The National Asset Management Agency (Nama), which was set up to cleanse the banking system of toxic debts, has been revealed to be solely a bailout for builders and developers.
The stark truth of the agency's core objective emerged this weekend as the Government's banking strategy lurched towards outright nationalisation.
The deepening crisis in European stock and currency markets forced the Educational Building Society (EBS) into state control as it failed to find private investors, and now market analysts say that AIB, the country's largest bank, will be effectively nationalised by the end of the year.
The unravelling of the Government's banking strategy -- which was designed to avoid nationalisation -- came as Frank Daly, the chairman of Nama, announced that its "core objective will be to recover for the taxpayers whatever it has paid for the loans in addition to whatever it has invested to enhance property assets underlying those loans. It is expected that Nama will have a lifespan of seven to ten years and when it has achieved its core objective, it will be wound up".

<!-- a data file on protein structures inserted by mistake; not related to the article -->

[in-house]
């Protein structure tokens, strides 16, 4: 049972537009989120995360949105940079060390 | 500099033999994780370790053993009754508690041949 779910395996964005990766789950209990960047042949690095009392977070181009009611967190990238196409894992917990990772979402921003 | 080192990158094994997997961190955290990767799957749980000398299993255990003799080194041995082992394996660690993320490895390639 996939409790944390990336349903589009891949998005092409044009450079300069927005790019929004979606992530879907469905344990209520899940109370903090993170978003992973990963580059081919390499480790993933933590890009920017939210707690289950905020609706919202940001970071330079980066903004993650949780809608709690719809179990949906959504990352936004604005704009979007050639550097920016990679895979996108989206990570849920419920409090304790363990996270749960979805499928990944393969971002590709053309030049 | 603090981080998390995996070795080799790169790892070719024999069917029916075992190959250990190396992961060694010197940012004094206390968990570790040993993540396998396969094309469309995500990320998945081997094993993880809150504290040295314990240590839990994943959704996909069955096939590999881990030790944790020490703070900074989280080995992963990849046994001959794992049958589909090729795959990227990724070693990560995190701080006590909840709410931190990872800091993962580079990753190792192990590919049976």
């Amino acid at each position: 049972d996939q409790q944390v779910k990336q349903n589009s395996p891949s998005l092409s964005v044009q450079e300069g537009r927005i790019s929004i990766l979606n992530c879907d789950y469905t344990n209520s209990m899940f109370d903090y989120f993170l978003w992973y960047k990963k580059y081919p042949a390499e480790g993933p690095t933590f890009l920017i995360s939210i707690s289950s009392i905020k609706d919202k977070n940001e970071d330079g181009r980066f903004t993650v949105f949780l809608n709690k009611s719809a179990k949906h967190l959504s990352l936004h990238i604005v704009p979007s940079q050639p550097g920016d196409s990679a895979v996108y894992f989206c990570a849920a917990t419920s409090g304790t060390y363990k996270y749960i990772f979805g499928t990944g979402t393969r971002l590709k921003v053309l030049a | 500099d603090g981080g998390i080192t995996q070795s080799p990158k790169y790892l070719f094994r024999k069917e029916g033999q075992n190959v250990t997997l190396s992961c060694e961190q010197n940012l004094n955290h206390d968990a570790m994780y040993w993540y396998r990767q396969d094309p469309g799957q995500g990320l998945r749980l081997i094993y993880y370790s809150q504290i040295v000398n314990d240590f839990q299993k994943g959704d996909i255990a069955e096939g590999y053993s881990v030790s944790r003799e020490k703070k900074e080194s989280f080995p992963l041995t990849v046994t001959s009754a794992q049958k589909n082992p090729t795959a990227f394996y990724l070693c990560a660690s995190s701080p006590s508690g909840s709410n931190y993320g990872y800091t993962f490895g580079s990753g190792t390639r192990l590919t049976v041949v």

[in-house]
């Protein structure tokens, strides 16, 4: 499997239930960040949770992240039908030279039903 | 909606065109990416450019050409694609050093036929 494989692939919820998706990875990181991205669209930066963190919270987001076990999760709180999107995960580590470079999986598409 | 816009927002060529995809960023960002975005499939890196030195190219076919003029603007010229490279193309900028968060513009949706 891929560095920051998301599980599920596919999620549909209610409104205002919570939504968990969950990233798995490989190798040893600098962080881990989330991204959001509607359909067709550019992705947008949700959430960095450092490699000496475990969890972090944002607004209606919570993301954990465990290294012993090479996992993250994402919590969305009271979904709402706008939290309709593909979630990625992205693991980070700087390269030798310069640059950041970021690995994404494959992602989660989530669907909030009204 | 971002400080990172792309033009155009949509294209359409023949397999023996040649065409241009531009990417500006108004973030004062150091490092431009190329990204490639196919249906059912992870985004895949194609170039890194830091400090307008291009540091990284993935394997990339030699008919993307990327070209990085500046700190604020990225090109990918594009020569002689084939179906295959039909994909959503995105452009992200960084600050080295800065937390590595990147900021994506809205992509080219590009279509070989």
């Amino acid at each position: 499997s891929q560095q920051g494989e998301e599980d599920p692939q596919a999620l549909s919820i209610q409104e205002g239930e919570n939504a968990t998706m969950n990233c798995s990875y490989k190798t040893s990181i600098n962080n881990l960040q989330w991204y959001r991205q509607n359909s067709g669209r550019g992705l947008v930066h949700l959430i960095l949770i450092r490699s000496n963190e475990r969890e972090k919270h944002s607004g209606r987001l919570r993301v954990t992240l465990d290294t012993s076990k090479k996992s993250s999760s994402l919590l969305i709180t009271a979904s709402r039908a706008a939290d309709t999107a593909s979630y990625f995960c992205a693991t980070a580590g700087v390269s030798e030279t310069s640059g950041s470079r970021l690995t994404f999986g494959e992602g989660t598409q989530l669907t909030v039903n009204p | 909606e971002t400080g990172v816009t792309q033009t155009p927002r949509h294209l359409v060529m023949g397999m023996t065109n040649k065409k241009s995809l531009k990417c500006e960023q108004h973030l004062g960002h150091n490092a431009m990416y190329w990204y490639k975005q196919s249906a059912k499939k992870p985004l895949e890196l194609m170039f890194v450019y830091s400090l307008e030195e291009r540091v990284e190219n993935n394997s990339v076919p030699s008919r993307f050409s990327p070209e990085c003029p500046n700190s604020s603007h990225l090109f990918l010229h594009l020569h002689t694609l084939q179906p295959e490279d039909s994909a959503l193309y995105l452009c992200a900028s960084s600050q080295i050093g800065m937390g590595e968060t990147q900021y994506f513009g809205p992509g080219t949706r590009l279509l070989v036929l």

Nama will buy loans worth €81bn from Ireland's main banks, but will pay just over €43bn for those loans. Mr
Daly's comments suggest that the borrowers -- including the 10 largest property developers who owe a staggering €16bn -- will be expected to repay half of what they owe.
Mr Daly said that due diligence by his staff had discovered remarkable flaws in the legal agreements that developers had signed to secure their loans. He said that "much of this lending was carried out in haste and inadequately secured and documented", making it difficult to pursue developers for the personal guarantees that many had offered to secure their loans.
In effect, Nama has become the bailout for developers that the Government always claimed that it would not be.